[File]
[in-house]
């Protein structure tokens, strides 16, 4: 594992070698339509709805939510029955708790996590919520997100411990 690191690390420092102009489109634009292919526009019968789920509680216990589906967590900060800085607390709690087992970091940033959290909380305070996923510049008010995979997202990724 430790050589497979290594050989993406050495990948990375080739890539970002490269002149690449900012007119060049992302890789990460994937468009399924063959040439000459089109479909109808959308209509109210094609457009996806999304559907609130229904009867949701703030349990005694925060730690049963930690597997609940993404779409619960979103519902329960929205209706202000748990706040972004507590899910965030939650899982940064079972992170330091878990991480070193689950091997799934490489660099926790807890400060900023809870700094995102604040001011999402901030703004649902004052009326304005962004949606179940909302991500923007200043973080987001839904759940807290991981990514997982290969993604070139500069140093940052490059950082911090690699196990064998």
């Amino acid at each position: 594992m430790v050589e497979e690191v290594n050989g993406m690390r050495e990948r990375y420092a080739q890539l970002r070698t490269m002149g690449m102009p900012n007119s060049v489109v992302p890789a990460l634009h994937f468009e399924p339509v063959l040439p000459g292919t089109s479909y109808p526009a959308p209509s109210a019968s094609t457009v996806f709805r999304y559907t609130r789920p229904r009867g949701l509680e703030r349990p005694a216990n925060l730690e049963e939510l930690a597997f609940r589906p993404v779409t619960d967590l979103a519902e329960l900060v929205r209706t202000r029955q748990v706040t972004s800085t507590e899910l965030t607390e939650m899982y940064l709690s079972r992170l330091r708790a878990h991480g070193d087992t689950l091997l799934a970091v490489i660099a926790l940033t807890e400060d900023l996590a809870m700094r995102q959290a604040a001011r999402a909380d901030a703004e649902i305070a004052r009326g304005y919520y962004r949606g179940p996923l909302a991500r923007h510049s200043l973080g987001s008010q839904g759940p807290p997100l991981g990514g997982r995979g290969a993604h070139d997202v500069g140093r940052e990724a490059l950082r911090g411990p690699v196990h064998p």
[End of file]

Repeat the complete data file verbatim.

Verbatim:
[in-house]
């Protein structure tokens, strides 16, 4: 594992070698339509709805939510029955708790996590919520997100411990 690191690390420092102009489109634009292919526009019968789920509680216990589906967590900060800085607390709690087992970091940033959290909380305070996923510049008010995979997202990724 430790050589497979290594050989993406050495990948990375080739890539970002490269002149690449900012007119060049992302890789990460994937468009399924063959040439000459089109479909109808959308209509109210094609457009996806999304559907609130229904009867949701703030349990005694925060730690049963930690597997609940993404779409619960979103519902329960929205209706202000748990706040972004507590899910965030939650899982940064079972992170330091878990991480070193689950091997799934490489660099926790807890400060900023809870700094995102604040001011999402901030703004649902004052009326304005962004949606179940909302991500923007200043973080987001839904759940807290991981990514997982290969993604070139500069140093940052490059950082911090690699196990064998």
């Amino acid at each position: 594992m430790v050589e497979e690191v290594n050989g993406m690390r050495e990948r990375y420092a080739q890539l970002r070698t490269m002149g690449m102009p900012n007119s060049v489109v992302p890789a990460l634009h994937f468009e399924p339509v063959l040439p000459g292919t089109s479909y109808p526009a959308p209509s109210a019968s094609t457009v996806f709805r999304y559907t609130r789920p229904r009867g949701l509680e703030r349990p005694a216990n925060l730690e049963e939510l930690a597997f609940r589906p993404v779409t619960d967590l979103a519902e329960l900060v929205r209706t202000r029955q748990v706040t972004s800085t507590e899910l965030t607390e939650m899982y940064l709690s079972r992170l330091r708790a878990h991480g070193d087992t689950l091997l799934a970091v490489i660099a926790l940033t807890e400060d900023l996590a809870m700094r995102q959290a604040a001011r999402a909380d901030a703004e649902i305070a004052r009326g304005y919520y962004r949606g179940p996923l909302a991500r923007h510049s200043l973080g987001s008010q839904g759940p807290p997100l991981g990514g997982r995979g290969a993604h070139d997202v500069g140093r940052e990724a490059l950082r911090g411990p690699v196990h064998p």